It wasn’t enough that Philip had been chosen by Jesus to walk with him during his ministry, witness his miracles, watch him heal and care and serve. Philip wanted to see God the Father for himself.
Jesus had just told his disciples that he would soon have to leave them to go back to his Father. He was going ahead to prepare rooms for them in his Father’s house. He told them there was only one way to that house — Jesus himself.
“No one comes to the Father except through me. If you really knew me, you would know my Father as well. From now on, you do know him and have seen him.”
Then Philip makes a request: “Lord, show us the Father, and it is sufficient for us.”
You can almost hear the frustration in Jesus’ voice in his reply,
“Don’t you know me, Philip, even after I have been among you such a long time? Anyone who has seen me has seen the Father. How can you say, ‘Show us the Father’?” (John 14:8, 9)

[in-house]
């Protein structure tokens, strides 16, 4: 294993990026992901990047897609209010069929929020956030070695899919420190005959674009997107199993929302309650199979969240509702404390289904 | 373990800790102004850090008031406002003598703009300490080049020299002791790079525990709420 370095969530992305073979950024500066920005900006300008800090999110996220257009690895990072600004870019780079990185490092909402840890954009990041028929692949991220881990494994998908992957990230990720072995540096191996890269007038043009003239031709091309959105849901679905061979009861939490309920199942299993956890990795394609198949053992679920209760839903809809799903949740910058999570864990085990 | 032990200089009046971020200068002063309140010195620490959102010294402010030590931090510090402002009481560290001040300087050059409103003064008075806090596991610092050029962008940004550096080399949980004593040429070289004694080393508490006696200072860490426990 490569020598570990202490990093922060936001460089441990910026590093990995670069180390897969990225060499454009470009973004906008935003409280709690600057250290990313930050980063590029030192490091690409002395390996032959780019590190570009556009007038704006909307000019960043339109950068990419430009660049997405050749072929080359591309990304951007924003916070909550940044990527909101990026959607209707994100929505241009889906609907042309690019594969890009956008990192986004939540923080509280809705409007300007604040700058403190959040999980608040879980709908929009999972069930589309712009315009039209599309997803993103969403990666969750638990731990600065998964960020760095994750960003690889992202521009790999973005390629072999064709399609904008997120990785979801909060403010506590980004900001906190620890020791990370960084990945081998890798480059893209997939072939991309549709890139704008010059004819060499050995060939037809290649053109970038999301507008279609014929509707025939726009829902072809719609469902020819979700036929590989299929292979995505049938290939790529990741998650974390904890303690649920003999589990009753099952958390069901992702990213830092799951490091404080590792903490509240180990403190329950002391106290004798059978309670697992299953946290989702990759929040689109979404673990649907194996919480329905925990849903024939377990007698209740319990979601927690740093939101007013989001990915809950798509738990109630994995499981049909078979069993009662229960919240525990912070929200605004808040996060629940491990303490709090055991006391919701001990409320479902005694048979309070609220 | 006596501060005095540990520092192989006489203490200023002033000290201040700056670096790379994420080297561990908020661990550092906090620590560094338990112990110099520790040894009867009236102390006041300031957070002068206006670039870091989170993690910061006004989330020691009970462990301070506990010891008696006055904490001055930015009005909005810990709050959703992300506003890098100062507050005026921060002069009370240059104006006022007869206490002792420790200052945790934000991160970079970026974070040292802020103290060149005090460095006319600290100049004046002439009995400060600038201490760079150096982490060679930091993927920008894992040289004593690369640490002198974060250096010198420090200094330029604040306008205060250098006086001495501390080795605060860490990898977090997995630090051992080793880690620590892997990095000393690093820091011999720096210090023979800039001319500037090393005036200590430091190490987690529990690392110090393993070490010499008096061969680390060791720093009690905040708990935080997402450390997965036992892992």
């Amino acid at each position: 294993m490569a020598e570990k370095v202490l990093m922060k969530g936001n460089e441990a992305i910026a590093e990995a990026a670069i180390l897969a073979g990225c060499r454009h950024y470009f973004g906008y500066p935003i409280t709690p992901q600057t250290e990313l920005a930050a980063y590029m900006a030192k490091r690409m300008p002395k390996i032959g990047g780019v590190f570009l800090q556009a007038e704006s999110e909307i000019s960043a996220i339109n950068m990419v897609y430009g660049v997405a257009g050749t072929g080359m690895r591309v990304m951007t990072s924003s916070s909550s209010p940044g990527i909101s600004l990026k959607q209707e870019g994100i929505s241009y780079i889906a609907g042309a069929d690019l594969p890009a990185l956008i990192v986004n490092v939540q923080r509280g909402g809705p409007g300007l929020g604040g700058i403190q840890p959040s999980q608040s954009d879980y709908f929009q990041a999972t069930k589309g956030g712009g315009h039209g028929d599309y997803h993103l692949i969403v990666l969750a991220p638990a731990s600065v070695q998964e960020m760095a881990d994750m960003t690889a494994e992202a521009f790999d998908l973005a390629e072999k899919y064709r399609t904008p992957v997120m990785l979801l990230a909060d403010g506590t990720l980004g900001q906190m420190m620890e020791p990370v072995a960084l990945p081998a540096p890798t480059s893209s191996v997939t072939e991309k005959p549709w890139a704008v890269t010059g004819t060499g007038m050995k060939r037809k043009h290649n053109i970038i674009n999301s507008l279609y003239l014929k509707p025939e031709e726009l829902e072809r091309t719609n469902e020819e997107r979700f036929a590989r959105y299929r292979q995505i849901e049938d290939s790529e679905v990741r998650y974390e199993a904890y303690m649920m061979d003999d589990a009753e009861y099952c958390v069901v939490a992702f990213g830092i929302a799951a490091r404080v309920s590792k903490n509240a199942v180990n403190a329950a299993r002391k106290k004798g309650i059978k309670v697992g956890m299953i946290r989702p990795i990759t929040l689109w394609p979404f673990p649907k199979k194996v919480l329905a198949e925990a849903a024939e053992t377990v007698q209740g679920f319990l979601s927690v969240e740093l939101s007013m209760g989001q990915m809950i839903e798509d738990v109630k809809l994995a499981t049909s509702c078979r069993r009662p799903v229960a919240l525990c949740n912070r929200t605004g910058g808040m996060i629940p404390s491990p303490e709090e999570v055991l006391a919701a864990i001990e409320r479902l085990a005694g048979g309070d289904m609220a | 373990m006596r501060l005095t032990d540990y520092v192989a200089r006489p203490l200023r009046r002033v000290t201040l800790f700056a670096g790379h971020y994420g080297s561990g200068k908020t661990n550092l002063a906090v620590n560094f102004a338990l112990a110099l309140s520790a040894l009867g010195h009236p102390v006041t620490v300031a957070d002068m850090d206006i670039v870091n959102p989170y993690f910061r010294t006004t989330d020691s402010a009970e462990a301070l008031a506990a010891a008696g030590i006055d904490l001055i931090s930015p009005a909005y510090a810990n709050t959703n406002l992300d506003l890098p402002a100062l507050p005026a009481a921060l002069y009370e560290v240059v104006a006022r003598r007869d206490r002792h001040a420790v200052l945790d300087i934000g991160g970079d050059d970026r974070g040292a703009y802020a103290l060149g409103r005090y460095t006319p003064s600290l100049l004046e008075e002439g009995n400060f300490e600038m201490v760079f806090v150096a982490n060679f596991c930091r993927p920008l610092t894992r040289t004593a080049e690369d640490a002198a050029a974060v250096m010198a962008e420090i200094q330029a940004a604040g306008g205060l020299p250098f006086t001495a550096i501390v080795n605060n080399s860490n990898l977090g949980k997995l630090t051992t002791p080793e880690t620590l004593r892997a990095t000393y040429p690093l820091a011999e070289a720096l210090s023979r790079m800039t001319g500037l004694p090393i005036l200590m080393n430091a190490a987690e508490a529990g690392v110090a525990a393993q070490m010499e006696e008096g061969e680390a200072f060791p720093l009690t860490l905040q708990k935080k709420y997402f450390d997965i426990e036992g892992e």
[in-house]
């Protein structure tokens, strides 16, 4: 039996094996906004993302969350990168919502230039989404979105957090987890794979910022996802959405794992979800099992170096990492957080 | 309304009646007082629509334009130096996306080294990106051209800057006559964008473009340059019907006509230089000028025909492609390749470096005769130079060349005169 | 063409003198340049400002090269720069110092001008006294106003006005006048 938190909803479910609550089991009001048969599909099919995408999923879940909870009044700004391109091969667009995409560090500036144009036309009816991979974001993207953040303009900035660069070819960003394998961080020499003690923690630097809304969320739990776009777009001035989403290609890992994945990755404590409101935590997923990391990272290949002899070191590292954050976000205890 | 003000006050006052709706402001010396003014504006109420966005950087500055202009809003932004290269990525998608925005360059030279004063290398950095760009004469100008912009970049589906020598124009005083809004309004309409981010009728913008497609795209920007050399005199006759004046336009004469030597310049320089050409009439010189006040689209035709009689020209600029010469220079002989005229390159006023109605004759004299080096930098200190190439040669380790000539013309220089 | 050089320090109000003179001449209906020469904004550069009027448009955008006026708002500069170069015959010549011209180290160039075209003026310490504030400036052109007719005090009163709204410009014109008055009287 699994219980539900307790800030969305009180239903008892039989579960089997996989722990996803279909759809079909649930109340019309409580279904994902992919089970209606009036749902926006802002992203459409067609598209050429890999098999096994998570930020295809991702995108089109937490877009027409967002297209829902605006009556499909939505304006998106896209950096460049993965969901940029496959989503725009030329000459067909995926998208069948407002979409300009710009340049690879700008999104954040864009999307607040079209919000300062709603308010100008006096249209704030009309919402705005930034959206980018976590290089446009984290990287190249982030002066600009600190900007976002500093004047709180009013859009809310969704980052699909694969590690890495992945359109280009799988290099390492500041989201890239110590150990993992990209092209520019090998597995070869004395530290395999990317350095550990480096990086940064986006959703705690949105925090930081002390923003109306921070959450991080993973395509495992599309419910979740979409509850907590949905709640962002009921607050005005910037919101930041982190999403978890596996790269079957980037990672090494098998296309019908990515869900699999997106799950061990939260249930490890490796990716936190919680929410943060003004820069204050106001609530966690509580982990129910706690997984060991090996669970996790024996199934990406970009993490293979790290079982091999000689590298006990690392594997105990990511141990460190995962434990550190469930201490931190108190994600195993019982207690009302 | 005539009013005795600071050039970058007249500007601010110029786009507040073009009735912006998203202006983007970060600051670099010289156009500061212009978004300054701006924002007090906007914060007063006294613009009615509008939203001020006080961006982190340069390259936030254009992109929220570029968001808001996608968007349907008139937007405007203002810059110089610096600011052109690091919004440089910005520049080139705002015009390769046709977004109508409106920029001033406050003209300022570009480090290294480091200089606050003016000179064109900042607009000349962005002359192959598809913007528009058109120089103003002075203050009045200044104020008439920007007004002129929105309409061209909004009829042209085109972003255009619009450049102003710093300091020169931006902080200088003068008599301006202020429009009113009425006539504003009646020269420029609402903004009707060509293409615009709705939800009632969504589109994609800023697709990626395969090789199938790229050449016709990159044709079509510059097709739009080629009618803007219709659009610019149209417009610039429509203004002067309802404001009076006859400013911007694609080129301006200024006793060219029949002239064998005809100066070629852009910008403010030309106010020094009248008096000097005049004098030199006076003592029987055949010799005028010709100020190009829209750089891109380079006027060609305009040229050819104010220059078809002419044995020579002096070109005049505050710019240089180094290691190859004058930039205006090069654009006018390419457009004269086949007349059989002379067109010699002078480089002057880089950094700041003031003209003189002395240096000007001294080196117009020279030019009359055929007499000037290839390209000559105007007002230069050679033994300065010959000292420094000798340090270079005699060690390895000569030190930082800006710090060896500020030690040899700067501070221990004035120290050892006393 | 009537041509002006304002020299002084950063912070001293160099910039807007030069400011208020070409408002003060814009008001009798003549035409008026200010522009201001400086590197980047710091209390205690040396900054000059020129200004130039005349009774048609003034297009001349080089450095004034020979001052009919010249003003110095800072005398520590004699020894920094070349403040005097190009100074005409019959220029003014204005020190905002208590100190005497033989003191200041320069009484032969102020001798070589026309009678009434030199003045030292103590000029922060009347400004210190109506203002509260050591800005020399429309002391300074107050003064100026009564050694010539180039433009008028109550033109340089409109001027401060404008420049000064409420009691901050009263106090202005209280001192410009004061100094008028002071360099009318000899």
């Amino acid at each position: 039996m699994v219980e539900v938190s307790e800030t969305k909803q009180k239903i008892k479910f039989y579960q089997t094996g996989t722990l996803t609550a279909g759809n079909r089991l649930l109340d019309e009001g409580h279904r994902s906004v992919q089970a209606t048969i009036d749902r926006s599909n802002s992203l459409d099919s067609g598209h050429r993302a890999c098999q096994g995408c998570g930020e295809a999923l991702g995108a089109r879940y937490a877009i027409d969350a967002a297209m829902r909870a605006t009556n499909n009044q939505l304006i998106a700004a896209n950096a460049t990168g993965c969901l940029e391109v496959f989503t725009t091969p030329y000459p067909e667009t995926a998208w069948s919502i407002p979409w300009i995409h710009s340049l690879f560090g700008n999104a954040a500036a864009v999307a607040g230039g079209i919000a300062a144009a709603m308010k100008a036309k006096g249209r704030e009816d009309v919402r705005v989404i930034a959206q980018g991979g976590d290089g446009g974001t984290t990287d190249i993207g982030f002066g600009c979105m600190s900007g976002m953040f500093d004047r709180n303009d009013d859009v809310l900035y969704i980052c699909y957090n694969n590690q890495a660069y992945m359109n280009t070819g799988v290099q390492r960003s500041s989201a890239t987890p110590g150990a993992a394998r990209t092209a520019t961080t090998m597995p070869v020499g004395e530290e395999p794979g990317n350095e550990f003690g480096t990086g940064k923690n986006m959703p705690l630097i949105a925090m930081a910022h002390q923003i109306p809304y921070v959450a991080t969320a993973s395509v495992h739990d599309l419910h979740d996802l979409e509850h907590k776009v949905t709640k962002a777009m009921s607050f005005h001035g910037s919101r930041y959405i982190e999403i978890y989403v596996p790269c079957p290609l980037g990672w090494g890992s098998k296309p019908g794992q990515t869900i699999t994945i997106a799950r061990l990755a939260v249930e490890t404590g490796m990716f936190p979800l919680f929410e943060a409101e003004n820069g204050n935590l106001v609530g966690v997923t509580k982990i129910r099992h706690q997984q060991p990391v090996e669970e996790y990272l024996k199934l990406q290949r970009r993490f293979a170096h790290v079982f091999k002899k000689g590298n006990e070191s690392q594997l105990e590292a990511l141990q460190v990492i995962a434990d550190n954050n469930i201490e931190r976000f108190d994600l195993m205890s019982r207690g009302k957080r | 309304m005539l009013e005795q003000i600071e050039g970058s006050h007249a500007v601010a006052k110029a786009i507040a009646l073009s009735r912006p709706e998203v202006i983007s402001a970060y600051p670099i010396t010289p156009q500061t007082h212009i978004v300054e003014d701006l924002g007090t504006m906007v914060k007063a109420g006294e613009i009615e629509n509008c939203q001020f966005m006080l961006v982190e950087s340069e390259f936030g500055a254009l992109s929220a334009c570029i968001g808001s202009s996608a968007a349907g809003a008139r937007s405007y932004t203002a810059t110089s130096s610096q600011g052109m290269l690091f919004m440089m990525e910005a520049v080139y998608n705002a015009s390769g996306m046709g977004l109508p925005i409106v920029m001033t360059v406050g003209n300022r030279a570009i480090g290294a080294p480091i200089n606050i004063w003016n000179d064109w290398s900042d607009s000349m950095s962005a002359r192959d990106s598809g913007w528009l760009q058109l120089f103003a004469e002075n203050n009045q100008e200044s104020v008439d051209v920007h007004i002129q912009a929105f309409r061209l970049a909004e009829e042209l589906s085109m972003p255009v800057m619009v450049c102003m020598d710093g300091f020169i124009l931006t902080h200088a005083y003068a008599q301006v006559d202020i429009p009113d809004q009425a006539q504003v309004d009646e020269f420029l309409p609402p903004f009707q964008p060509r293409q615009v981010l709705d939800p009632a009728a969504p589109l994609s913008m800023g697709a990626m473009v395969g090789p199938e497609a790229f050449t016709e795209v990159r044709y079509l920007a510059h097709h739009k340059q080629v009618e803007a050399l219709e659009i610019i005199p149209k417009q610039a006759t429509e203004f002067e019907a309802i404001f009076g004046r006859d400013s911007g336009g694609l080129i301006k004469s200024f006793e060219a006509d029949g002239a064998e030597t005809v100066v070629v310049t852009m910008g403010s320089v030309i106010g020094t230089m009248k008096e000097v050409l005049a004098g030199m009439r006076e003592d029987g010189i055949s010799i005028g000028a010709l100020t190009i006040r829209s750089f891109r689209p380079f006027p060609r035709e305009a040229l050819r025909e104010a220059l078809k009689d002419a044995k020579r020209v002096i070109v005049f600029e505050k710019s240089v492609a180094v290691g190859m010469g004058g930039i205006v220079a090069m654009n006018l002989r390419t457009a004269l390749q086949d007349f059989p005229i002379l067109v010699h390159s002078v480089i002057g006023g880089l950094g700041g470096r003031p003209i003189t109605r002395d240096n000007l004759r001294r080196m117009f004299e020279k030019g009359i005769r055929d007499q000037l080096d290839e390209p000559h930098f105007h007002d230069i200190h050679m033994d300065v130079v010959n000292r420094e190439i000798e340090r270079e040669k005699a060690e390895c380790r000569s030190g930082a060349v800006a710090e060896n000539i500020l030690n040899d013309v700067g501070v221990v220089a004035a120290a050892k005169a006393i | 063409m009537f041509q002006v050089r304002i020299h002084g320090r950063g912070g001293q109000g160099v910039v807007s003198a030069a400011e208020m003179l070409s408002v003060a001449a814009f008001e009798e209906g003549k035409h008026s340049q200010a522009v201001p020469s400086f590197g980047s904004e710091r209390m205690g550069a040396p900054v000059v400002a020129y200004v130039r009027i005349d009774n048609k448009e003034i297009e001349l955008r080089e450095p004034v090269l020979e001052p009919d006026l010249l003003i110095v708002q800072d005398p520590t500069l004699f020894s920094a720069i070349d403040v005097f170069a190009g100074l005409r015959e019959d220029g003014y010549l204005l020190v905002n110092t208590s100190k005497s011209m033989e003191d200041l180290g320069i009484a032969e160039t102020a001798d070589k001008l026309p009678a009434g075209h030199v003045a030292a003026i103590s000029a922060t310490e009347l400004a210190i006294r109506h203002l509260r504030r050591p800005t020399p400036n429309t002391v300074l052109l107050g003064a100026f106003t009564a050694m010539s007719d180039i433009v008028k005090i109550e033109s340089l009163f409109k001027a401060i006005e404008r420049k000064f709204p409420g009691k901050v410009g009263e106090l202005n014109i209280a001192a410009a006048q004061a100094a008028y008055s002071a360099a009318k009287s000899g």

Philip was like so many of us at times — we would really like to see God for ourselves — up close. We want him to show himself. But God has shown himself — in the person of His only Son. If we want to see the Father in the flesh, all we have to do is open our Bibles to the first four books of the New Testament.
There you see God’s compassion as he heals the sick, gathers the children to him and mourns for the city that will soon crucify him. You see his power as he calms a raging storm, opens the eyes of the blind and raises a young girl from her deathbed. You see his wisdom as he instructs the simple and confounds the scholar. You see him face temptation without sin, cruelty without revenge and rejection without depression.
You see him wrongfully accused, humiliated, tortured, and crucified. You see him rise from the dead and ascend back to heaven.
You realize you have seen God in the flesh.
And that is sufficient.